Your social media page and updates are frequently not private pages — they are mini-community pages, even if you only have 20 Facebook friends. All of us on social media are talking in public spaces, which carries with it, the responsibility of carrying yourself like you are in a public place.

If you would not insult someone to their face, there’s no reason why being on social media should make you more likely to insult another person. Anonymity or being out of reach, is not a licence to be rude or to care less, about how you may affect others.

You should respect people on social media, the way you would respect them in real life. If you would not engage them in aggression in real life, then you should not do it online, either. What we don’t realise is that the way we communicate, reflects our core values — and every day that we choose to be less caring about offending others or hurting their sensitivities unreasonably, is another day where we corrode our own values, for ourselves and our future generations. The values that we teach our children - that they wouldn’t see us reflecting on social media.

There was a time when many in my generation wished for our media to be more responsible and not mouth things which would divide this nation or give airtime to such fanatics. Today, I think the power to influence has shifted from the print media to the social media — and the majority of the irresponsible ones now that is corroding the peace and unity in this country. Social media is like a knife – it is a neutral thing in itself. The good or bad is derived from the user of the knife. The criminal may well be the man in the mirror.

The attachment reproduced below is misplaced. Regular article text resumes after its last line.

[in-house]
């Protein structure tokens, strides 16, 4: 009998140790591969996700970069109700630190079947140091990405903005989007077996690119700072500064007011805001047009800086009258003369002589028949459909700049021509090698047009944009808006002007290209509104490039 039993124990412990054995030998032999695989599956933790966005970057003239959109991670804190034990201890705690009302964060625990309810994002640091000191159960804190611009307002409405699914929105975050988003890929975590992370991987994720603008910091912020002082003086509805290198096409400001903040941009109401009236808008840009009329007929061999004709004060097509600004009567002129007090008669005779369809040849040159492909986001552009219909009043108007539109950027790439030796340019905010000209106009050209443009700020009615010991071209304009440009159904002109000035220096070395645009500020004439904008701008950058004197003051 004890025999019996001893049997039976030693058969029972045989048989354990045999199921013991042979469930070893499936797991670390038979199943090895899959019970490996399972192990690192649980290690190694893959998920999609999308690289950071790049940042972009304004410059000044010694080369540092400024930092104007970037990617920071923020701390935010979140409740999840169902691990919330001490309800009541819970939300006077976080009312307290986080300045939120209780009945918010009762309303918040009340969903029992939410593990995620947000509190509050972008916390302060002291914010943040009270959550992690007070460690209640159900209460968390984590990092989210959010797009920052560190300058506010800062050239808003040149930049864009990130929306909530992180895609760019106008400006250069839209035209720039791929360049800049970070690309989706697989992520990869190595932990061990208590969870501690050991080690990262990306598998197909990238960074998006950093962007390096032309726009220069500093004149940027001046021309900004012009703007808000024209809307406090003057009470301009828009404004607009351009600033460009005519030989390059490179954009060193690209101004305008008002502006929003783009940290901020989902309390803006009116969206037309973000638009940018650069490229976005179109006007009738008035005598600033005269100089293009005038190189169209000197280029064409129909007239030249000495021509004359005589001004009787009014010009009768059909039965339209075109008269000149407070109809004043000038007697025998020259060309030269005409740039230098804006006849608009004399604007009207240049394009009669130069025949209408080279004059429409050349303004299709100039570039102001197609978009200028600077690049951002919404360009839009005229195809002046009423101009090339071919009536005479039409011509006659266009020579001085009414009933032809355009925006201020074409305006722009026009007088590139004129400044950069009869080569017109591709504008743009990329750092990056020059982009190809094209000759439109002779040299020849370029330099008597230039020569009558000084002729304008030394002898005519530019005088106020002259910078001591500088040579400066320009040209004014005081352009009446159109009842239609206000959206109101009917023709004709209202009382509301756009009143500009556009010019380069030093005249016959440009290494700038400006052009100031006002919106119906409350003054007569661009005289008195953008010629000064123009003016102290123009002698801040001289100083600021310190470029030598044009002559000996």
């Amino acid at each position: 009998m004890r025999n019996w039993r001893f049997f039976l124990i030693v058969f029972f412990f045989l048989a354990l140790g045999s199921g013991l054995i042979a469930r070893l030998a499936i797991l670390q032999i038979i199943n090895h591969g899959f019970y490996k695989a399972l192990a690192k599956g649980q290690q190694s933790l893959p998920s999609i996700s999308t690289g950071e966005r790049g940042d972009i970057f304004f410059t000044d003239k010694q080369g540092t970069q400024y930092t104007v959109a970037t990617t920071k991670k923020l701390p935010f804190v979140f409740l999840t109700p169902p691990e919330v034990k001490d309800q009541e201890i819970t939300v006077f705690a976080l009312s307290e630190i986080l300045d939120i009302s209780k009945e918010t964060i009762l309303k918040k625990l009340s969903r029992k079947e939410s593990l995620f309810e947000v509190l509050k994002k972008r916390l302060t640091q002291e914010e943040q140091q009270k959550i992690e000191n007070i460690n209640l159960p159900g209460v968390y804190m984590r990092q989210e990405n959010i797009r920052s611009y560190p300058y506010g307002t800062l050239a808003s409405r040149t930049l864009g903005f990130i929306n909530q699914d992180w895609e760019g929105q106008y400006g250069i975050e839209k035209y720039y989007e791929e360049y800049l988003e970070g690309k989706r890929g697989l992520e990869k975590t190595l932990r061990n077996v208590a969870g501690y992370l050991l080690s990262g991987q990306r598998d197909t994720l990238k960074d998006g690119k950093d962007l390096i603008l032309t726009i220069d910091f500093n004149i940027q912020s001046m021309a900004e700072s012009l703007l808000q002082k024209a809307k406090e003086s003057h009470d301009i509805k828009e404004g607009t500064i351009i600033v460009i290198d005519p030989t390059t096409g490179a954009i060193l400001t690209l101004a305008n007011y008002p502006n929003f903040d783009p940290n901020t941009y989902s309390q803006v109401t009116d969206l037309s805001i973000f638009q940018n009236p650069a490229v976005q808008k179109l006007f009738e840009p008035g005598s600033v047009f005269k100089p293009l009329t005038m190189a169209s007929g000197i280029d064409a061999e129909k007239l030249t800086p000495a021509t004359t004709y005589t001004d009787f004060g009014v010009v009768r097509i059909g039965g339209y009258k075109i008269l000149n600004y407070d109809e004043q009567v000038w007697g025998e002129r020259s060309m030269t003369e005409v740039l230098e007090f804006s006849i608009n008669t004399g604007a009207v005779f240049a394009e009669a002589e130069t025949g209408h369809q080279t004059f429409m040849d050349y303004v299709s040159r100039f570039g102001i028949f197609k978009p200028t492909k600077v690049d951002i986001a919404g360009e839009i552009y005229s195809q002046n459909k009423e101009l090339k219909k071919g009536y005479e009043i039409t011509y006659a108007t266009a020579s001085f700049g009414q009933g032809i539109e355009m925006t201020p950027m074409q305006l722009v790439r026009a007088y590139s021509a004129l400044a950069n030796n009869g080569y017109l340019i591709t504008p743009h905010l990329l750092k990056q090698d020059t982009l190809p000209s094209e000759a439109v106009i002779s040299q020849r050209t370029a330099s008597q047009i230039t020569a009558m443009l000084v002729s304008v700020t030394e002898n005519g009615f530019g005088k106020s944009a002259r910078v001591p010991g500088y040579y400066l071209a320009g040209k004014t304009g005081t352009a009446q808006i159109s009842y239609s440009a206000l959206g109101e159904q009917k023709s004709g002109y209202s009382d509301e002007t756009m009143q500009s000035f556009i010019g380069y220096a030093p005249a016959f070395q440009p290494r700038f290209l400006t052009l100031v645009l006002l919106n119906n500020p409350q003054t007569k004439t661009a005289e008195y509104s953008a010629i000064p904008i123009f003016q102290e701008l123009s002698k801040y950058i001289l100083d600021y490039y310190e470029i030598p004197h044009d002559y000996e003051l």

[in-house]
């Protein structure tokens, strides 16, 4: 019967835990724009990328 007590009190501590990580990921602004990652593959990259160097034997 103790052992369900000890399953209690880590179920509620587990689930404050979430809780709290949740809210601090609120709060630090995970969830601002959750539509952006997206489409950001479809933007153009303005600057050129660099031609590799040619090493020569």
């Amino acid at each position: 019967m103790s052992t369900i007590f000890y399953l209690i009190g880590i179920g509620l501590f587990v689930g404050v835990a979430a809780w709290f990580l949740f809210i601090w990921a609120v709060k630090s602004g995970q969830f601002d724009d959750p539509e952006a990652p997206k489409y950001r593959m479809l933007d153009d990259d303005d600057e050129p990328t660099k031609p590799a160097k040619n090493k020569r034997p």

And yes, I miss the quieter more contented days, somehow. Nowadays, social media makes it feel like I’ve got the whole of Malaysia’s problems, invited into my living room, via my laptop.

Technology will keep getting better and will accelerate and widen our sharing in manifold, in future. But for it to do more good than harm, perhaps we need to start tweaking the human being, to improve their manners in the way we communicate with others, too.

■ Nazrin Hassan is the CEO of Cradle Fund, a leading government agency which funds the majority of budding startups in the country. In his spare time, he likes to watch movies and predict football results for the English Premier League. He is also a diehard Arsenal fan.